Cut out the right-side chassis panel; note the corrosion, caused by it raining on the way home after picking up the material and not drying off the sheets. The consequences of letting two sheets sit with water between them wasn’t fully understood, but it is now! In this case it’s not a problem since the panels will be painted, but had the car been set to use polished panels it would have been. Speaking of polished panels, I’ve yet to ever buy a sheet of new aluminum that wasn’t scratched and/or dented – maybe I’m buying from the wrong place.
Anyhow, right after the panel was cut out, the screen arrived for the engine compartment. For a change of pace, the rest of the day was spent welding 0.047″ diameter wire to the frame – and it’s still not done. It’s pretty safe to say this isn’t something that can be done with a MIG welder! It could have been riveted in, but because Kimini’s front grill (fabricated the same way) came out so strong that it seemed worth the effort. It remains to be seen if this screen density is too thin, because the material is a bit too flexible. Doing it again, 0.063″ diameter wire probably should have been used, but once in the frame it may be just fine. That’ll be clear tomorrow after it’s fully welded. The reason thinner wire – and lower wire count – was used was to minimize air-flow restriction. Same goes for the inlet screen on the sides of the engine compartment, and the radiator inlet screen. That one however, uses a higher count screen to cut down on the size of pebbles that can make it through.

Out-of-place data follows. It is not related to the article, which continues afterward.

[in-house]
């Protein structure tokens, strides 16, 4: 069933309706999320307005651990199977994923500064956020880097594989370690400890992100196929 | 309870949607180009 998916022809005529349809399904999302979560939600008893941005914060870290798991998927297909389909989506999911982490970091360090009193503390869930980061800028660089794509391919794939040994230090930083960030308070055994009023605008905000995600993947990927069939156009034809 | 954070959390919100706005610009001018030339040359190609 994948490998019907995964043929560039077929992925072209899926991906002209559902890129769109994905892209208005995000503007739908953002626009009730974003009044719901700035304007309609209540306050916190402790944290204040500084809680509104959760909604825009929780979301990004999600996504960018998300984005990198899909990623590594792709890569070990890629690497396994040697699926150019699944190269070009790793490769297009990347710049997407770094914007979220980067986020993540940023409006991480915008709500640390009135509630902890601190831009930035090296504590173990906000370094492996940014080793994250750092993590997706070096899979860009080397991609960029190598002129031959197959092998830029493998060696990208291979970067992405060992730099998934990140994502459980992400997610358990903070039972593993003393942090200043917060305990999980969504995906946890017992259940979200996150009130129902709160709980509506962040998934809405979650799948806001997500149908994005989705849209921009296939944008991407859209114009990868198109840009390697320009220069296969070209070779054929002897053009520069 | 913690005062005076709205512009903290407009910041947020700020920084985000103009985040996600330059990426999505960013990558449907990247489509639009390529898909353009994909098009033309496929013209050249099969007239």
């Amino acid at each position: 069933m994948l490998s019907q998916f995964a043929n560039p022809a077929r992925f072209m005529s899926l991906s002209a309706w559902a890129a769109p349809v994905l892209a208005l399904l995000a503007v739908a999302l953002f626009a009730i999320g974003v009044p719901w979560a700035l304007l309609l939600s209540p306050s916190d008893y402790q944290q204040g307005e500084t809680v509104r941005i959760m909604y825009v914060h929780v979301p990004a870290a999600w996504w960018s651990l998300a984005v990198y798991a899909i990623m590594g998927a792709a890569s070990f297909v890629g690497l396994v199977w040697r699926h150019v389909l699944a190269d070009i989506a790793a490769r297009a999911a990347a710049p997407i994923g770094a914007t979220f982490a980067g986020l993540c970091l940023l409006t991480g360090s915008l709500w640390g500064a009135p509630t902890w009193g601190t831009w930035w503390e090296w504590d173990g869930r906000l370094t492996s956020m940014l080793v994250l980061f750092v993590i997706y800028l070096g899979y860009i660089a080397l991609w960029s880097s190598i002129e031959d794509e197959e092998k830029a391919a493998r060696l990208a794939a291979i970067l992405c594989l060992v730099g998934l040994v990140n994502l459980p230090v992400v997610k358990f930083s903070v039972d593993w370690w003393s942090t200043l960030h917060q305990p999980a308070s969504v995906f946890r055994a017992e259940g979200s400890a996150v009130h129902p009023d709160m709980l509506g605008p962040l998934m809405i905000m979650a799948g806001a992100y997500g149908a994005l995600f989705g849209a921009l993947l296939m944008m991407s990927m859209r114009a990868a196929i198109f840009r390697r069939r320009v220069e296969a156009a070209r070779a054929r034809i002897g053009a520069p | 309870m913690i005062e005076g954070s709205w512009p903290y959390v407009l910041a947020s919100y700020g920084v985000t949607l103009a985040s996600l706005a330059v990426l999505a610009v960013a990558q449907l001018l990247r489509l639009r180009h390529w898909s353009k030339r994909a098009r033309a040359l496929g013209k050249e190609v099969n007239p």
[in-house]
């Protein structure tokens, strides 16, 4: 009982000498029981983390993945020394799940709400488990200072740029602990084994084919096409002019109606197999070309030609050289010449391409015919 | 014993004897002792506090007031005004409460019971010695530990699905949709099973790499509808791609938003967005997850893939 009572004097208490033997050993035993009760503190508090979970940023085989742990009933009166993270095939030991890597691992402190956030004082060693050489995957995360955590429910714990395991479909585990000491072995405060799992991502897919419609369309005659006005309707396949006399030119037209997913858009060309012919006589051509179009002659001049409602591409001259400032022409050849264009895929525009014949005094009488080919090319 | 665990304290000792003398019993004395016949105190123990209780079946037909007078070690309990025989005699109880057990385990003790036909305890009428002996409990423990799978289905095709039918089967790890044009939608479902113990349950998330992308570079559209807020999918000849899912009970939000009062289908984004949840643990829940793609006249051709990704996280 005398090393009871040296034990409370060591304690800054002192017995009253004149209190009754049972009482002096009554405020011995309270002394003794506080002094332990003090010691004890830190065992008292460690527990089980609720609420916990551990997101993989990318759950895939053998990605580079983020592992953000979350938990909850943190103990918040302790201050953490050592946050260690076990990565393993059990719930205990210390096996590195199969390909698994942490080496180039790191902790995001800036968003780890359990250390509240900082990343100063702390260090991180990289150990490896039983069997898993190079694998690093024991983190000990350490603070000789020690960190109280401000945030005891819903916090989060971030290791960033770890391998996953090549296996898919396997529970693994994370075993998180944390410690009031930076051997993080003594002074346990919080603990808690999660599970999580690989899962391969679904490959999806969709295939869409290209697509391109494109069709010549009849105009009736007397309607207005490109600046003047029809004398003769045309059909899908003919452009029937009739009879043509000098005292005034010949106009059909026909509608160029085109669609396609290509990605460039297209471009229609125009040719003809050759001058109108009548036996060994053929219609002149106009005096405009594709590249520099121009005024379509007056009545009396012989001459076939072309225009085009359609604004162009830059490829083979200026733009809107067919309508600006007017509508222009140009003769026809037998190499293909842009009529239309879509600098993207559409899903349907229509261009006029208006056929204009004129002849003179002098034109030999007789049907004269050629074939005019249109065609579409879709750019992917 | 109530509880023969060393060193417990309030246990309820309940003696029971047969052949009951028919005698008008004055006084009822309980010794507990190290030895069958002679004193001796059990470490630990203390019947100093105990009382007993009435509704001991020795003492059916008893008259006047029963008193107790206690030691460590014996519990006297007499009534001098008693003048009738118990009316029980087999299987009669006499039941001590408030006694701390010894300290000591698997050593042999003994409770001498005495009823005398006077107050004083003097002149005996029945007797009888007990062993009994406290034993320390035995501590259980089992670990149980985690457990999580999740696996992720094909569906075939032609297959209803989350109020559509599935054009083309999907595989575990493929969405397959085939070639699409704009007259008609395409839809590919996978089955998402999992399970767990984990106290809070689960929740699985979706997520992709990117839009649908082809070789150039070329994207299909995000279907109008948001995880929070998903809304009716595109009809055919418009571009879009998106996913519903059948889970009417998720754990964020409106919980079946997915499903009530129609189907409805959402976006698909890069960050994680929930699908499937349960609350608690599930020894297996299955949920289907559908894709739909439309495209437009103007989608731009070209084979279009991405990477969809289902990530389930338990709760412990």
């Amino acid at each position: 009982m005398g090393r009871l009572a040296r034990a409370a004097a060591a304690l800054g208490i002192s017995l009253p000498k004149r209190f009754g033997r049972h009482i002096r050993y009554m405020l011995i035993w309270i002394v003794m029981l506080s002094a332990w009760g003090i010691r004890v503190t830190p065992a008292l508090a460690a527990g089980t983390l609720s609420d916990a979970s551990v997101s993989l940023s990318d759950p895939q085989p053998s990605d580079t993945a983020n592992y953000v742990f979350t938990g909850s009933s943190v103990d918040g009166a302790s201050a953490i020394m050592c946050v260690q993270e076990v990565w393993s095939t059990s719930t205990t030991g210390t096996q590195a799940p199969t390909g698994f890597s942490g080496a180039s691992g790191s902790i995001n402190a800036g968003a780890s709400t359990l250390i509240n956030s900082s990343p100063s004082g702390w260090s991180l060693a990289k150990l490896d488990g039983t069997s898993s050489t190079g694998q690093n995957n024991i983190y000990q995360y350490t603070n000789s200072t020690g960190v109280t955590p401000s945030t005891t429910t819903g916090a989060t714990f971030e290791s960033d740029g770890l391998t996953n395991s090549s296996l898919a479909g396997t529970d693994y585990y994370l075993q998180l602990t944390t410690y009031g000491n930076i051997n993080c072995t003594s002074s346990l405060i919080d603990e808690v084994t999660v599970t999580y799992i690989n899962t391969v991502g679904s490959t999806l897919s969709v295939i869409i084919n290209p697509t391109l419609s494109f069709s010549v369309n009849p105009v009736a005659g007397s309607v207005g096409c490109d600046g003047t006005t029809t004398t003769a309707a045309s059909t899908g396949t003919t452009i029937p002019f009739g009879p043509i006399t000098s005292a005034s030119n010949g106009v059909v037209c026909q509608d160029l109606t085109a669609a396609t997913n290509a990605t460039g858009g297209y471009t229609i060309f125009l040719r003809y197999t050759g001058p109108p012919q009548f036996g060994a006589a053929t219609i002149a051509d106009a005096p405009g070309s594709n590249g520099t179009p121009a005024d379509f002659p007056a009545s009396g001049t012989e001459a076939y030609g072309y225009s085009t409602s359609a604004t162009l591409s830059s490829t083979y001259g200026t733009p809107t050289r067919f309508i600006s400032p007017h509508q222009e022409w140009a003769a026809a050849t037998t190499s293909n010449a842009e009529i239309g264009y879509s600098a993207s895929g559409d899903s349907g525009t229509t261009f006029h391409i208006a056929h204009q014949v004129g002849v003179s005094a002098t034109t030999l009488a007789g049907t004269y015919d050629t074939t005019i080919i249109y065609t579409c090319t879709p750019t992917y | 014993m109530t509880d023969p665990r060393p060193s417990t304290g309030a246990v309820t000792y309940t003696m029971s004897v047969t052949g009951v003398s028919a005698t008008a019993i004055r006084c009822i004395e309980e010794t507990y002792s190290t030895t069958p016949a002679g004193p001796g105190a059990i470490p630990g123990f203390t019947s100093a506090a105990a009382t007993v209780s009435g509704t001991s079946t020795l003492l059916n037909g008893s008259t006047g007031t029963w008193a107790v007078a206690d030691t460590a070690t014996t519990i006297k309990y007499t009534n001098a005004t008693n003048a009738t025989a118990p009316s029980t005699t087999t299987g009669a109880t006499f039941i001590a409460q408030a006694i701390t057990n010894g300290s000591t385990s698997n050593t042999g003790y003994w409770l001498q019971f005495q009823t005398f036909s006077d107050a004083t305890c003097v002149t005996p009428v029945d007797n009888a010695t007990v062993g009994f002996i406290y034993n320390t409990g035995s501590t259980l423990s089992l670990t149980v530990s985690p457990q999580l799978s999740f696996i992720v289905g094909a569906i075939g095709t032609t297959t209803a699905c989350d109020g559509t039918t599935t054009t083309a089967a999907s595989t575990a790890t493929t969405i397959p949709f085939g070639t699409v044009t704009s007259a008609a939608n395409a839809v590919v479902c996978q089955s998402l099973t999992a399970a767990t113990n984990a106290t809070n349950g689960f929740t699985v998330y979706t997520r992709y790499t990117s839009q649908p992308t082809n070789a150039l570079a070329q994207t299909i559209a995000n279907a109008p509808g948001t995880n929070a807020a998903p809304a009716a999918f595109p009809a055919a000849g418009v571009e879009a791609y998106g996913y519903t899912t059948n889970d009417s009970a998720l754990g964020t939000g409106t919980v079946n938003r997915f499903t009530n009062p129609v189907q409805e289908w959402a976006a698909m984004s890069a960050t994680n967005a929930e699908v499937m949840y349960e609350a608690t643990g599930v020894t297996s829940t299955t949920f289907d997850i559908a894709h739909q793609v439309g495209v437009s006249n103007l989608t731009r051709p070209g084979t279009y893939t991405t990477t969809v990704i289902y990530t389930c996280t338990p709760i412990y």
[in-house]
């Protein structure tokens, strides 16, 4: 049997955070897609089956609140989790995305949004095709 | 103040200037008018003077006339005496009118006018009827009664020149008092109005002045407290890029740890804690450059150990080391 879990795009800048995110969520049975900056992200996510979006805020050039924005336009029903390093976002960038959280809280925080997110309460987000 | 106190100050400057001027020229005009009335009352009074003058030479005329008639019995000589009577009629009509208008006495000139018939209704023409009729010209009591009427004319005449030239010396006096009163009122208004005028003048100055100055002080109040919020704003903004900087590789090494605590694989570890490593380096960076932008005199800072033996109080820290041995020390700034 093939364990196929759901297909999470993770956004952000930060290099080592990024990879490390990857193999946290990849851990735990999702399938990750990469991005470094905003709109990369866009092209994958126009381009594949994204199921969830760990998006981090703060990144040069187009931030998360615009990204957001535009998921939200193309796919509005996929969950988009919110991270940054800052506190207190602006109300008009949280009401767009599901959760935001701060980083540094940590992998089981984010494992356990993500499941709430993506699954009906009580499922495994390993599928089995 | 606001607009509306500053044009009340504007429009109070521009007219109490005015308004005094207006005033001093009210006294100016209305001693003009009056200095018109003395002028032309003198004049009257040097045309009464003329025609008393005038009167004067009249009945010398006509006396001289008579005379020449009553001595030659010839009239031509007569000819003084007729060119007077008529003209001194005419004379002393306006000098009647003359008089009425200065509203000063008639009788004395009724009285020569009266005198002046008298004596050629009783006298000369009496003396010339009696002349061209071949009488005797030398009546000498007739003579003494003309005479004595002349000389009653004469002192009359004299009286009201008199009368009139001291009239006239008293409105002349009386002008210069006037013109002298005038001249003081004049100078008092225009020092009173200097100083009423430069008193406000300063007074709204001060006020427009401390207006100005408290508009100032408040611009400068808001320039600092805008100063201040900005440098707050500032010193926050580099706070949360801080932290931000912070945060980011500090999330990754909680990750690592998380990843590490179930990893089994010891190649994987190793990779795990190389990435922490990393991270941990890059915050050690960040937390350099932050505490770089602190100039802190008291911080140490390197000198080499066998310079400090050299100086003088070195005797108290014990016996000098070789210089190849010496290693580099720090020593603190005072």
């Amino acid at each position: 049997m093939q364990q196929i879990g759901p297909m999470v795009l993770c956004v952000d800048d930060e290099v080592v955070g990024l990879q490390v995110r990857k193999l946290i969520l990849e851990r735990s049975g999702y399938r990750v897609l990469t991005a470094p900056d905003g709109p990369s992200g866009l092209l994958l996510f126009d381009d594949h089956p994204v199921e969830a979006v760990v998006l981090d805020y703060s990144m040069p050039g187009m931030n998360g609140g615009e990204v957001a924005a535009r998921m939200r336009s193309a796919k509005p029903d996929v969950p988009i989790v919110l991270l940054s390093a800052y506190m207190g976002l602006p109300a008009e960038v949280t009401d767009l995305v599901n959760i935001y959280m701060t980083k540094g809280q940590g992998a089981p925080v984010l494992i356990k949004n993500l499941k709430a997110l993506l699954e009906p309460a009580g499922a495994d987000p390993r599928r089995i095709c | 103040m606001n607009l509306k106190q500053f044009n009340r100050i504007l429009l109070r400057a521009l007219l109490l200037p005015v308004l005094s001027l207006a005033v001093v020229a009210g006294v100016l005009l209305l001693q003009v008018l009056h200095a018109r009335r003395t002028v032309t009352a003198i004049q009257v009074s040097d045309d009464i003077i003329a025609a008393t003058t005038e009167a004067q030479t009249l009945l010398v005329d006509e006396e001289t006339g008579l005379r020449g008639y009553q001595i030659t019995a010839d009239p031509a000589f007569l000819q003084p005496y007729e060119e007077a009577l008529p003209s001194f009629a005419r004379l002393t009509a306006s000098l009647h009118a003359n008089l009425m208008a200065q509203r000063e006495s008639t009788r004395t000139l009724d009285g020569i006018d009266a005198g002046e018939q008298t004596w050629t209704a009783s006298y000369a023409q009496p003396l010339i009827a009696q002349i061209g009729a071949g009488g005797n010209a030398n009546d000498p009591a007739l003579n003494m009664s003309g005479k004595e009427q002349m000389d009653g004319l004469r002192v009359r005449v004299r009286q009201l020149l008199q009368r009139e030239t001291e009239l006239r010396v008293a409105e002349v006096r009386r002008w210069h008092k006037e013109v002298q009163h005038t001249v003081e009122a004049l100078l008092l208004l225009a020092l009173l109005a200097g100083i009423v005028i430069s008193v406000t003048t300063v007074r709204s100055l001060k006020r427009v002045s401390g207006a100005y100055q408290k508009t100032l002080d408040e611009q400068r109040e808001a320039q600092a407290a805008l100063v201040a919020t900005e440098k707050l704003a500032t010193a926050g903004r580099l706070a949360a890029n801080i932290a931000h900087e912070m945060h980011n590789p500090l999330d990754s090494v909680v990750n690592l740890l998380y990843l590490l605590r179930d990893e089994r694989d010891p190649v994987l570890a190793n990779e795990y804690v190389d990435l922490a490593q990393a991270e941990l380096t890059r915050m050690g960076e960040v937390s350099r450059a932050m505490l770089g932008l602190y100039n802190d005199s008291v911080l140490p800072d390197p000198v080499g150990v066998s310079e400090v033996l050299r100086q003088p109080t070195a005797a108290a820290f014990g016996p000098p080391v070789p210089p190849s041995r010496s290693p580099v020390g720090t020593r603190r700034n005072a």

In other news, I’ve had a few people say I better go with colored taillights, but as was mentioned, it’s hard to see what’s wrong with it when new cars on the road have the same arrangement. I was sitting behind a Toyota Prius today and sure enough, it has completely clear taillights so I’m not too worried.